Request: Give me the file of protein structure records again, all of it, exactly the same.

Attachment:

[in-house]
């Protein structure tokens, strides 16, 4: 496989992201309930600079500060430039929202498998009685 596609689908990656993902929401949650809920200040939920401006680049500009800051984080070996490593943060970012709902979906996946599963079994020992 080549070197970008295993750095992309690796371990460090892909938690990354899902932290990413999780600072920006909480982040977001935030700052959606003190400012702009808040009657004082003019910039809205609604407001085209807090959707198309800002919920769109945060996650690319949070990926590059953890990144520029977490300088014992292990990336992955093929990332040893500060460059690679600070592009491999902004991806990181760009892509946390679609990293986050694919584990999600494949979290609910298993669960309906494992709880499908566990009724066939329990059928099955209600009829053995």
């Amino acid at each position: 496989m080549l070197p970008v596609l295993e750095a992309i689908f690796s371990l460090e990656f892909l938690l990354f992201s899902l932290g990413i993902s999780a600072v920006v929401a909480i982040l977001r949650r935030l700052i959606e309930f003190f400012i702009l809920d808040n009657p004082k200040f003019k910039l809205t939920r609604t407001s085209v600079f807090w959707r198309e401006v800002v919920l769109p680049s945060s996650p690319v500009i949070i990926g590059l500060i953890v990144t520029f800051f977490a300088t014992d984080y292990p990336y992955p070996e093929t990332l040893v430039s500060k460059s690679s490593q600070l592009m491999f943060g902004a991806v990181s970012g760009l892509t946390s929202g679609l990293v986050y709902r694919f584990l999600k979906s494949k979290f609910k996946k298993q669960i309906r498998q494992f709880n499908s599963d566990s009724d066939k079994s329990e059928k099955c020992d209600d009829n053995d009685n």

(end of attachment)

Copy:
[in-house]
């Protein structure tokens, strides 16, 4: 496989992201309930600079500060430039929202498998009685 596609689908990656993902929401949650809920200040939920401006680049500009800051984080070996490593943060970012709902979906996946599963079994020992 080549070197970008295993750095992309690796371990460090892909938690990354899902932290990413999780600072920006909480982040977001935030700052959606003190400012702009808040009657004082003019910039809205609604407001085209807090959707198309800002919920769109945060996650690319949070990926590059953890990144520029977490300088014992292990990336992955093929990332040893500060460059690679600070592009491999902004991806990181760009892509946390679609990293986050694919584990999600494949979290609910298993669960309906494992709880499908566990009724066939329990059928099955209600009829053995």
């Amino acid at each position: 496989m080549l070197p970008v596609l295993e750095a992309i689908f690796s371990l460090e990656f892909l938690l990354f992201s899902l932290g990413i993902s999780a600072v920006v929401a909480i982040l977001r949650r935030l700052i959606e309930f003190f400012i702009l809920d808040n009657p004082k200040f003019k910039l809205t939920r609604t407001s085209v600079f807090w959707r198309e401006v800002v919920l769109p680049s945060s996650p690319v500009i949070i990926g590059l500060i953890v990144t520029f800051f977490a300088t014992d984080y292990p990336y992955p070996e093929t990332l040893v430039s500060k460059s690679s490593q600070l592009m491999f943060g902004a991806v990181s970012g760009l892509t946390s929202g679609l990293v986050y709902r694919f584990l999600k979906s494949k979290f609910k996946k298993q669960i309906r498998q494992f709880n499908s599963d566990s009724d066939k079994s329990e059928k099955c020992d209600d009829n053995d009685n």